*THAT* SHIT IS INSPIRATIONAL.
So is persistence, yes, which is why I am always impressed when I see someone who has had to deal with major issues accomplish something that is made particularly difficult BY those issues SPECIFICALLY, but when that sort of thing is nearly always ONLY praised in the context of visible, physical disability, or when it's some completely unrelated shit, that pisses me off.
It's like . . . people are apparently impressed by when disabled people do anything *while smiling*, because that indicates the triumph of overcoming our miserable existence? Or that we have a good enough attitude to forget, for a moment, that we are fucked up and are supposed to be miserable constantly? I don't even KNOW. But these same people aren't finding me inspirational when I'm at my blackest and am hanging on by my last claw, which is arguably when I am being my MOST BADASS. That's when I need to be pulling up my bootstraps and thinking my way out of it with sunshine and baby kisses. But an ungroomed, exhausted, surrounded by laundry, not moving, fat, blotchy, cat-strewn DEPRESSED person staring at a computer screen or TV or at nothing in particular doesn't look good in a facebook picture. "This person: probably exercising more willpower not to give up hope and eat a bullet than you will exercise at any point in your whole life. Stop. Bitching. That. Your. Yoga. Is. Hard." <---- Nobody wants that. (And, while maybe sometimes true, it's also kinda dickly, because Suck Olympics are uncool. The things that have made me most miserable sometimes do not seem to be proportional or make sense. To wit, the hour-long crying jag I had when my last pet scorpion died, years ago. Dude, I cried less painfully when my GRANDMOTHER died. What even the HELL?)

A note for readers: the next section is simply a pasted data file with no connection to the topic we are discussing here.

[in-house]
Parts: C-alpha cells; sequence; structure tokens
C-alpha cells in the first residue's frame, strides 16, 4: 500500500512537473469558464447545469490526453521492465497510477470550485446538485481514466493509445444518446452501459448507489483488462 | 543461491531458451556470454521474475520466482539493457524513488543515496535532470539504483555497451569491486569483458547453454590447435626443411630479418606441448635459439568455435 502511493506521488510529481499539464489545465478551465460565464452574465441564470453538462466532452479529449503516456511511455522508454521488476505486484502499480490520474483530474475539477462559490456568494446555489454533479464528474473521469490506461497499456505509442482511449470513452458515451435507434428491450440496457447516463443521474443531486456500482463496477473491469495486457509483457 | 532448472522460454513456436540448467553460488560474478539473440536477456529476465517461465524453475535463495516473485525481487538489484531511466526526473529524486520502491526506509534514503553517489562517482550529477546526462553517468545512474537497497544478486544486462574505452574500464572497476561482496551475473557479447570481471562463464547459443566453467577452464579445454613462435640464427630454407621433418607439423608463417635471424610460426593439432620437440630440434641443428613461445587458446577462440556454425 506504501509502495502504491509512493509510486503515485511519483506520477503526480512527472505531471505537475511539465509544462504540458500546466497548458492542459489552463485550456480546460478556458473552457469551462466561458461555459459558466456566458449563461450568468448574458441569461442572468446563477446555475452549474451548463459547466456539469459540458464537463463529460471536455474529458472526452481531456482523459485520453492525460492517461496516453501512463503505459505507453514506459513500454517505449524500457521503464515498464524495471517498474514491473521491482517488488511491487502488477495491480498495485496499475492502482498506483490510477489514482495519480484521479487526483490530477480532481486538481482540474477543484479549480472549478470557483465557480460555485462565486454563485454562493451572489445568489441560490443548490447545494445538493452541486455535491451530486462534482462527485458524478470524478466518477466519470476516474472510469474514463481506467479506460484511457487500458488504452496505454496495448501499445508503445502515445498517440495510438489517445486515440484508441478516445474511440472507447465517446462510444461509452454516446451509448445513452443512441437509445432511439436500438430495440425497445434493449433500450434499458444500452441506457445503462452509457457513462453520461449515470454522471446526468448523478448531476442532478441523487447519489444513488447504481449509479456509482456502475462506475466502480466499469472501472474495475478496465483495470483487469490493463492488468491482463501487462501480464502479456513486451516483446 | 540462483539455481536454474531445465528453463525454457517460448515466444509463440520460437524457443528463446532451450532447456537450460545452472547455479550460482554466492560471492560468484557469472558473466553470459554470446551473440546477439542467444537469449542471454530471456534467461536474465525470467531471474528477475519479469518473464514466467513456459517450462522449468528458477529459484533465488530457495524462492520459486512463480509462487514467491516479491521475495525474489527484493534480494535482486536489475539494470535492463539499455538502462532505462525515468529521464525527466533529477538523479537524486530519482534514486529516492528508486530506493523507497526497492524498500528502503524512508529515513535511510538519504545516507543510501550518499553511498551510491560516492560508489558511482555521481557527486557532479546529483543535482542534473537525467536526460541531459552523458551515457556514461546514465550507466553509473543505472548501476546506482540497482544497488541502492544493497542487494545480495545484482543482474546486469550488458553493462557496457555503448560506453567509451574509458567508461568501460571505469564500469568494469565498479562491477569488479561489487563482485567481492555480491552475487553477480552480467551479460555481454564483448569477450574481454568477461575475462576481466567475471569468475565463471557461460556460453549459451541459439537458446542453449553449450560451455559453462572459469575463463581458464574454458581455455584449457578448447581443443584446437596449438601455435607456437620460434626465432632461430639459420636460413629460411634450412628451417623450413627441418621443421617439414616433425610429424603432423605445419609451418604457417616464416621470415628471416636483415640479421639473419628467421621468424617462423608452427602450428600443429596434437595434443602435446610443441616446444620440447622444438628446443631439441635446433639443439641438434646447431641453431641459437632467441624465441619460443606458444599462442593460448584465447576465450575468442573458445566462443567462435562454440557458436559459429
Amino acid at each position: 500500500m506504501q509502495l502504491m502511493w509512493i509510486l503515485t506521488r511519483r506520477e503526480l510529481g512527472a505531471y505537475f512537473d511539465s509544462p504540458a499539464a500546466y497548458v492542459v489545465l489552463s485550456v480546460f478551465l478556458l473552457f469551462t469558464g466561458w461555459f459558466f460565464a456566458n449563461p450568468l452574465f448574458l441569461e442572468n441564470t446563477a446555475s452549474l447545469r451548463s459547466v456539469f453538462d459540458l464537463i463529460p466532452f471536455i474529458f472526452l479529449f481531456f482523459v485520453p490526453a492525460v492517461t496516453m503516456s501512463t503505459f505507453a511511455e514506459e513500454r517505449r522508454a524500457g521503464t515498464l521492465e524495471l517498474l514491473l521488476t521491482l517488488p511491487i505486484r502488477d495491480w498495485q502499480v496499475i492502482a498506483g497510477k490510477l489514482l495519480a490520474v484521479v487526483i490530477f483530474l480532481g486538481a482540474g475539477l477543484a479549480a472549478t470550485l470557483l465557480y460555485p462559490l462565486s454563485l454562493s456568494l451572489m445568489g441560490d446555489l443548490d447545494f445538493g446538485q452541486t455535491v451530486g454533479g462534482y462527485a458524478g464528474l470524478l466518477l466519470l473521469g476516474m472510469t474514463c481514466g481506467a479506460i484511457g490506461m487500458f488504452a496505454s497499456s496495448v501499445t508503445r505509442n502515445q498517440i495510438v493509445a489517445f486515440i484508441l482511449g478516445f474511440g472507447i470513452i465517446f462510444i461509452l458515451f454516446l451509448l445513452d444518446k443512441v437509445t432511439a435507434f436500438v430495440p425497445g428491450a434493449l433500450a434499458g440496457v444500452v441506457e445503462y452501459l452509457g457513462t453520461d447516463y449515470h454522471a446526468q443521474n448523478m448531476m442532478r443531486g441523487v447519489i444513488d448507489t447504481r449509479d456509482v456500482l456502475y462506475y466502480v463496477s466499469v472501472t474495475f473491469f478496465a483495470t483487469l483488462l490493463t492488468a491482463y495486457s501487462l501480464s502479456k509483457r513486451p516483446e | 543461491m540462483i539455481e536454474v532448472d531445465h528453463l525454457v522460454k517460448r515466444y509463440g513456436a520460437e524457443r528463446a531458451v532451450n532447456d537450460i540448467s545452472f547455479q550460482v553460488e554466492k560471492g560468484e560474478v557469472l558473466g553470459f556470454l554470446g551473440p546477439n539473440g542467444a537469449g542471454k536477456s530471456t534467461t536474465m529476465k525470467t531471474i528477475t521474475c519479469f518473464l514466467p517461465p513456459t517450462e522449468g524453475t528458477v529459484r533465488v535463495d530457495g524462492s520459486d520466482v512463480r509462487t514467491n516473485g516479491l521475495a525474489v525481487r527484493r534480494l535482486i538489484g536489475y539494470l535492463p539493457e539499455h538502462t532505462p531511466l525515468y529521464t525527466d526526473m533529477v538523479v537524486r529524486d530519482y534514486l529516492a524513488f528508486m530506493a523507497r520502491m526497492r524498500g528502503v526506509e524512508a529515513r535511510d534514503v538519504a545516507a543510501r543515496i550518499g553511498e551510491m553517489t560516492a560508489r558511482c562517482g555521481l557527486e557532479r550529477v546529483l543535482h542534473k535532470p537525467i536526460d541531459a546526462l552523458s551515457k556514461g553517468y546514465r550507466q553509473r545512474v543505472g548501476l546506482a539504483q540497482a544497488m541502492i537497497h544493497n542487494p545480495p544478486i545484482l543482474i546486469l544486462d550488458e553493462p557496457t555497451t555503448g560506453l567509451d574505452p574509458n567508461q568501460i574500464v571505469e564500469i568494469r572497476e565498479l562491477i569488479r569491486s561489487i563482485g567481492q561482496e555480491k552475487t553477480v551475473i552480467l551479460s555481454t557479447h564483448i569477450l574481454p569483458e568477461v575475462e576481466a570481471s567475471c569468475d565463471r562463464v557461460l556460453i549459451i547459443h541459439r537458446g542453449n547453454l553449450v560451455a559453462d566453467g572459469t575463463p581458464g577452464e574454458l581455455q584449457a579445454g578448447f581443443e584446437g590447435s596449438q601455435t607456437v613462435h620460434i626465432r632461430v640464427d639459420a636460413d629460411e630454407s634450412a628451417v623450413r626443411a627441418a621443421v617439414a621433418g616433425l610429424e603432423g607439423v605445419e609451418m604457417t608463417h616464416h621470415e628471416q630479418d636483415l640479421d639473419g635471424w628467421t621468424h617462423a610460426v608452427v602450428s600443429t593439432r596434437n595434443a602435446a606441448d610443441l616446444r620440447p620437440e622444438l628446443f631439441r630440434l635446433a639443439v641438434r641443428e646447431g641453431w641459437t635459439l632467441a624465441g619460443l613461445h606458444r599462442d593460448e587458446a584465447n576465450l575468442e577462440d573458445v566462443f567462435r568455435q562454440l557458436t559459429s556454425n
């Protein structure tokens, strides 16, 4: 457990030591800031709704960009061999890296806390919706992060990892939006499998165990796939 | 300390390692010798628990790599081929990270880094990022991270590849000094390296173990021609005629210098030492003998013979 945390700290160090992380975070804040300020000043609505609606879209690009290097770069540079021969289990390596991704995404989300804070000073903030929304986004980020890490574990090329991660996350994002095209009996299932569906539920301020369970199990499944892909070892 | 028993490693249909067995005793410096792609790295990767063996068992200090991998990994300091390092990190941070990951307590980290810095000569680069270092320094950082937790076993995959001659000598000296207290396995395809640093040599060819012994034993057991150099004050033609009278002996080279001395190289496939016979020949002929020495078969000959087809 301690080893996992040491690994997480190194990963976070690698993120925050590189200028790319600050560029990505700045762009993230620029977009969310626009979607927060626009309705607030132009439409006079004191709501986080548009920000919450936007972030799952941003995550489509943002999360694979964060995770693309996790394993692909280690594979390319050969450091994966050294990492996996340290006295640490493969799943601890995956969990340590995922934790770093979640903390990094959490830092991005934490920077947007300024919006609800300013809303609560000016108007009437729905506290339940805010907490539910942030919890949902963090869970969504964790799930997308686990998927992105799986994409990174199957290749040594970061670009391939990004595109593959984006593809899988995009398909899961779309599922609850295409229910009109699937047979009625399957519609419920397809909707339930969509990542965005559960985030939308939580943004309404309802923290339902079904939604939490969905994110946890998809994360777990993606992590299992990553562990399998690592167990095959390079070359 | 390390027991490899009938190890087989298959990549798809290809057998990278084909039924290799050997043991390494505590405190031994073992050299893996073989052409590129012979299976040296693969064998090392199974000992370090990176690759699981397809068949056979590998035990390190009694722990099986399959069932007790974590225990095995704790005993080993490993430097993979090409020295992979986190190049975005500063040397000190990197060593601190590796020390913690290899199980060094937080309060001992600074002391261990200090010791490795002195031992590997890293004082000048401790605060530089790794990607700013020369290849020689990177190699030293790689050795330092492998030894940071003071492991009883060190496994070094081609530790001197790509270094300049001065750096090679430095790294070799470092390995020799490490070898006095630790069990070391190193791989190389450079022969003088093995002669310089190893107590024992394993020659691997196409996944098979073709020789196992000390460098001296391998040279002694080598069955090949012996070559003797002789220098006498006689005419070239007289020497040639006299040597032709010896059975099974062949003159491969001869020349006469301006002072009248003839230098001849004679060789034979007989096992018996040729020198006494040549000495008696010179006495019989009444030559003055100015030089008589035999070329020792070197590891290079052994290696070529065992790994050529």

All I know is that the shit people usually talk about as being inspirational is not really very inspirational to me. Like, *if* it's true that Chris Evans really does have anxiety/panic attacks (never read reliable info about how severe his "problems with anxiety" are, though he apparently went into therapy) and he still navigated two MONSTROUS blockbuster movies and associated press events, I find that totally fucking impressive, because I KNOW WHAT THAT IS LIKE, and I know I couldn't handle it. And that's the stuff people don't seem to understand. That's the stuff people latch on to and *make fun of.* Because people who don't Get It can be real dicks about that stuff.
I truly believe that if Namaah and I lived closer, we would see each other several times a week and never get tired of each other's company.
My husband once told me that everyone has multiple soulmates, that a soul can be split into many different parts. I think Namaah may be one of my soulmates. It took me five years to realize that, and that's okay. I like to take things slowly.